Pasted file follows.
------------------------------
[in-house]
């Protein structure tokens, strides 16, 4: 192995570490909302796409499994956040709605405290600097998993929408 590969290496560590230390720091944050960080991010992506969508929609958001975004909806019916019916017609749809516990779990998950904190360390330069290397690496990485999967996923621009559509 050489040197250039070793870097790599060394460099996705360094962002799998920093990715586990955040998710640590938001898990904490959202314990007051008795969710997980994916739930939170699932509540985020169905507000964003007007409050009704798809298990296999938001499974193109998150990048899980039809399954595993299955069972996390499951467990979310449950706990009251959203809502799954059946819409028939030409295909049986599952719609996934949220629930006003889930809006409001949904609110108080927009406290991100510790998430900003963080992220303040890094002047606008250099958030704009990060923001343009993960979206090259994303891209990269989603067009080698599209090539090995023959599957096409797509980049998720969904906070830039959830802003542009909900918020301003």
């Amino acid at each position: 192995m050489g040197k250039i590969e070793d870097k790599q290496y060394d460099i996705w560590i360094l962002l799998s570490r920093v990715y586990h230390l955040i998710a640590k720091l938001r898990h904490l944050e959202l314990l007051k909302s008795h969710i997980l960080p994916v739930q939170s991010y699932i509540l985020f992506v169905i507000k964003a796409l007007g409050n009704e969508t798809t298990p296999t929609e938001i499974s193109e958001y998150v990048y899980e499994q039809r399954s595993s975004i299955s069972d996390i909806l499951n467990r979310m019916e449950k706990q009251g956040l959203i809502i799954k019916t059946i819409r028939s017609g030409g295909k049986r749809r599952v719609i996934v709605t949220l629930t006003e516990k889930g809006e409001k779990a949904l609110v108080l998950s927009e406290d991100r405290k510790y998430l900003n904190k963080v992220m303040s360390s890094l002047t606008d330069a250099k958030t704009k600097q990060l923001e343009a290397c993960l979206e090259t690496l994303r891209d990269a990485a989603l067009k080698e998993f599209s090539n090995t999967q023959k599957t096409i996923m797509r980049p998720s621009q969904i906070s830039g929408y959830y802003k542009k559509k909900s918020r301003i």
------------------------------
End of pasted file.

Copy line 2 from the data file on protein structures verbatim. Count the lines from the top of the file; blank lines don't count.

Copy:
């Protein structure tokens, strides 16, 4: 192995570490909302796409499994956040709605405290600097998993929408 590969290496560590230390720091944050960080991010992506969508929609958001975004909806019916019916017609749809516990779990998950904190360390330069290397690496990485999967996923621009559509 050489040197250039070793870097790599060394460099996705360094962002799998920093990715586990955040998710640590938001898990904490959202314990007051008795969710997980994916739930939170699932509540985020169905507000964003007007409050009704798809298990296999938001499974193109998150990048899980039809399954595993299955069972996390499951467990979310449950706990009251959203809502799954059946819409028939030409295909049986599952719609996934949220629930006003889930809006409001949904609110108080927009406290991100510790998430900003963080992220303040890094002047606008250099958030704009990060923001343009993960979206090259994303891209990269989603067009080698599209090539090995023959599957096409797509980049998720969904906070830039959830802003542009909900918020301003």